|Date of Birth||September 26, 1883|
|Place of Birth||Stepney, London|
|Next of Kin||Isabella Bunch (wife), 348 Union Avenue, Elmwood, Manitoba|
|Trade / Calling||Flour packer|
|Religion||Church of England|
|Service Record||Link to Service Record|
|Force||Canadian Expeditionary Force|
|Enlisted / Conscripted||Enlisted|
|Place of Enlistment||Winnipeg, Manitoba|
|Date of Enlistment||June 5, 1915|
|Age at Enlistment||31|
|Theatre of Service||Europe|
|Prisoner of War||No|
|Date of Death||October 25, 1916|
|Age at Death||33|
|Buried At||No known grave; commemorated on the Vimy Memorial in France|
Private Charles Bunch enlisted in June 1915 and served in France with the 44th Battalion. He was killed in action in October 1916, during the Battle of the Somme.
Charles was born in 1883 in Stepney, London, England. His attestation records his birth date as 26 September but on his baptism record it’s 25 September. His father Isaac Bunch was born in Little Bromley, Essex and his mother Elizabeth Woodfield in Calne, Wiltshire. They were married at All-Hallows-on-the-Wall in London on 26 December 1865. Isaac worked as a stoker at a brewery and later as a stationary engine driver and engineer. A son, James, was born in Stepney in 1867 and he was followed by at least nine more children: Phoebe, Ada, John, Henry, Rosa, Emily, William, Charles and Albert. William was two years older than Charles and Albert, the youngest, was born in 1887. Most of the children were baptized at Christ Church in Stepney. Charles’ mother died in February 1897 and she’s buried in City of London and Tower Hamlets Cemetery. The following year Isaac married a widow, Emma Haynes Tingey. Isaac died in September 1901 and he’s also buried in City of London and Tower Hamlets Cemetery.
Charles’ brother William immigrated to Canada around 1903 and settled in the RM of Macdonald in Manitoba. At the time of the 1911 census he was living on his own and his occupation was gardener. Charles immigrated to Canada a few years after William and lived in Keewatin, Ontario. He was married at St. James Church in Keewatin on 2 October 1910. His wife, Isabella Anderson Smeaton Shiells, was born on 6 September 1888 in Dundee, Scotland, the daughter of Johnann Shiells. Isabella had come to Canada in March 1910, sailing from Liverpool on the SS Dominion, via Portland, Maine. Charles worked as a cooper and market gardener and he and Isabella had one child, Mildred, who was born in Keewatin or the neighbouring town of Kenora on 27 February 1913.
Sometime before the war started Charles and his wife spent some time in Oak Bluff, Manitoba, where his brother William had settled. Charles enlisted in Winnipeg on 5 June 1915, signing up with the 61st (Winnipeg) Battalion. His occupation was flour packer, next of kin was his wife Isabella in Winnipeg and he said he belonged to a militia unit, the 106th Regiment. The 61st Battalion trained at Camp Hughes during the summer and fall, then in Winnipeg over the winter. They were sent overseas in the spring. During the brief stop in Kenora on 27 March 1916 friends and relatives gathered at the train station to see them off and wish them well. The troops embarked from Halifax on 2 April on the SS Olympic and arrived in England about ten days later.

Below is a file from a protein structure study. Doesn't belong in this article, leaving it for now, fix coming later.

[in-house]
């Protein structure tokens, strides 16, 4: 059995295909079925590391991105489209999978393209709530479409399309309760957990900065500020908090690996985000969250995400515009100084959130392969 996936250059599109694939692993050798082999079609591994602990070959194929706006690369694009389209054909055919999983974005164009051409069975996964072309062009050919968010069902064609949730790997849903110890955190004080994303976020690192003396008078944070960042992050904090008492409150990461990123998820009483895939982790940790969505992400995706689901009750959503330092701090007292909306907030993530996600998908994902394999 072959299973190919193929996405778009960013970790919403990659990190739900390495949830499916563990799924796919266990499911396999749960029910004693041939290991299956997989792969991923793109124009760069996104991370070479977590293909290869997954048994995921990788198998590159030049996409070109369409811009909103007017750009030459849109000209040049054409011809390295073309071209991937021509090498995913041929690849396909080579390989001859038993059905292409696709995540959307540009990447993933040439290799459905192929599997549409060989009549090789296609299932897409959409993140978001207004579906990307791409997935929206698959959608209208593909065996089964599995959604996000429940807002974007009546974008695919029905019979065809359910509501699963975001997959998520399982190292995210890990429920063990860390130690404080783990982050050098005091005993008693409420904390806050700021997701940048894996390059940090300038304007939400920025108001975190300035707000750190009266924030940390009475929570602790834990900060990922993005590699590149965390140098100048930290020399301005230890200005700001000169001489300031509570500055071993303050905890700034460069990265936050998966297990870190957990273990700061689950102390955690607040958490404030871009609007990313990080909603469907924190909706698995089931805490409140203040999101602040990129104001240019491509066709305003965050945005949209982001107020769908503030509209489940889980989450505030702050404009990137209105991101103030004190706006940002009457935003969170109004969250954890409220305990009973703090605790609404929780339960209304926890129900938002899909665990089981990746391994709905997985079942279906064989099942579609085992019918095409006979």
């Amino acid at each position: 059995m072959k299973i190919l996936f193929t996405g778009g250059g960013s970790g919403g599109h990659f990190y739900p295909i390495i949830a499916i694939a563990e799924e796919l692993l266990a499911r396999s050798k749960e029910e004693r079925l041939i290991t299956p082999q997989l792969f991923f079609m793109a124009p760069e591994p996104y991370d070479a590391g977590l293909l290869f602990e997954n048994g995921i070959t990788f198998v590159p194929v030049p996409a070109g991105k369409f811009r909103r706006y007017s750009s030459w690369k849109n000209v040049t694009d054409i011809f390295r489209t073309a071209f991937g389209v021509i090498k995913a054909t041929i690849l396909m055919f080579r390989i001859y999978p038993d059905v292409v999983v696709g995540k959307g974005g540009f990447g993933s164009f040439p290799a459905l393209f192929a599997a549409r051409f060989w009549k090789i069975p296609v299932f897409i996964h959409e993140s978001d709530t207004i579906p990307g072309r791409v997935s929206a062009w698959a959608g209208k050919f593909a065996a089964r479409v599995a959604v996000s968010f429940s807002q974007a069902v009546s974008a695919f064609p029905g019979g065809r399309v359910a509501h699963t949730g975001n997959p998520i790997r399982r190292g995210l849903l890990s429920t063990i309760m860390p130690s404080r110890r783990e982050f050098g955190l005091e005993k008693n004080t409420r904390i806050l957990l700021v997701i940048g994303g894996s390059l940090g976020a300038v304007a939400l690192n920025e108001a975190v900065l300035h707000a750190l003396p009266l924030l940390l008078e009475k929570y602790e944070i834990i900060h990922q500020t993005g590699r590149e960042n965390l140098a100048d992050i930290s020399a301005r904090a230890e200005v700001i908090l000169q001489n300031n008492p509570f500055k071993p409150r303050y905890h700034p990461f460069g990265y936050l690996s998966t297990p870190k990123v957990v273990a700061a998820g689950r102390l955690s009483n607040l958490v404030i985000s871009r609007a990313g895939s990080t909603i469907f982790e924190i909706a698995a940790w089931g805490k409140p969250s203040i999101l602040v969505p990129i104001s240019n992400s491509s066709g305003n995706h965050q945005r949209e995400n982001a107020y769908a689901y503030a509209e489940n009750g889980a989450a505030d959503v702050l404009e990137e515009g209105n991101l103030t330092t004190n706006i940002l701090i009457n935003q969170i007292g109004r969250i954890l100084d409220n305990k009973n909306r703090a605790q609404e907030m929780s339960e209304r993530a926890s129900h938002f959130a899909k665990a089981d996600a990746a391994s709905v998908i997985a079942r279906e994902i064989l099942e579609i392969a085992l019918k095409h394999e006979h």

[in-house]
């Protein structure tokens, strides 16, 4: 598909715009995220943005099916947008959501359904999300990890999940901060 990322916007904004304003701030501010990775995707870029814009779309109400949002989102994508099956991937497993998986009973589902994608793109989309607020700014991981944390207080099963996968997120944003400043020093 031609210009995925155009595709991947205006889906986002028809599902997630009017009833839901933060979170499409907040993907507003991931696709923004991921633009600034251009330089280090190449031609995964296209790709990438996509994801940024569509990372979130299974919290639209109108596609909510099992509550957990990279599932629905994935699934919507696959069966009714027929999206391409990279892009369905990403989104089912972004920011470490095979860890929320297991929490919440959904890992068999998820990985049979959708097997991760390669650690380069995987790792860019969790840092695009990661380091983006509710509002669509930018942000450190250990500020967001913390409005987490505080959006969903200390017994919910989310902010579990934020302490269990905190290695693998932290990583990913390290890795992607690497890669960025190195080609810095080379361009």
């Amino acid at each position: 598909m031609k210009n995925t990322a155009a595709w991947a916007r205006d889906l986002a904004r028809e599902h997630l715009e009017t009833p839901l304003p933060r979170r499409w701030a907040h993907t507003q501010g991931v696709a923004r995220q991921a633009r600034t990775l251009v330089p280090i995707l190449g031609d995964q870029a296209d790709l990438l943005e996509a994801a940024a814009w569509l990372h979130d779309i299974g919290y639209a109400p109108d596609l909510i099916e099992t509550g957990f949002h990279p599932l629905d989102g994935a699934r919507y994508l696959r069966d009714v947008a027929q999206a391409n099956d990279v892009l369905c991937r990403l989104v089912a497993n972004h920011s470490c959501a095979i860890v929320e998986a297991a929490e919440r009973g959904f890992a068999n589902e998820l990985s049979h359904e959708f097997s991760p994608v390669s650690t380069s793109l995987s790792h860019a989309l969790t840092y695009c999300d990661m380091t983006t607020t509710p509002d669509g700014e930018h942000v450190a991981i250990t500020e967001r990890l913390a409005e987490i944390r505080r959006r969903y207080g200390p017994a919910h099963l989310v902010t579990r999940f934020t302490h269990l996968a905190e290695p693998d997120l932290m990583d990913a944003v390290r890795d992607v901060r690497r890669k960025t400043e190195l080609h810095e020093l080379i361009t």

In May Charles was transferred to the 44th Battalion and by June his wife and daughter were also in England, living at an address in Walthamstow, London. Charles embarked for France on 10 August and his unit became part of the 10th Infantry Brigade in the new 4th Canadian Division. That fall the Canadians were at the Somme Offensive, which had started on 1 July. The 44th Battalion arrived at the Somme in early October and had several rotations in the front and support lines. On 25 October they took part in an unsuccessful assault on Regina Trench, suffering almost 200 casualties in the operation. Charles was reported as missing in action and later declared killed in action. His body was not recovered.
Charles’ brother William had enlisted in Winnipeg in April 1916 and he embarked for England on 26 October, the day after Charles was killed. He served in France with the 78th Battalion and was missing and presumed killed on 11 August 1918, three months before the Armistice.
Isabella and Mildred returned to Canada in 1917, arriving in February on the SS Missanabie. Their destination was Winnipeg but they moved to Vancouver and Isabella was married there on 22 February 1919. Her husband, Edward Alfred Dawn, was a railroad clerk who was born in London, England. He was widowed and had two daughters, Winifred and Gladys. Isabella and Edward moved to the U.S. in May 1919 and made their home in Los Angeles. They had two more daughters, Doris (1920) and Phyllis (1921), both born in Los Angeles. Isabella passed away in Watsonville, Santa Cruz, California on 30 June 1973, at age 84.
Charles and William Bunch are both commemorated on the Vimy Memorial in France and on a First World War memorial plaque at Oak Bluff Cemetery in Manitoba.
By Becky Johnson
Photo at top: Oak Bluff Cemetery, courtesy of Darryl Toews, Manitoba Historical Society website.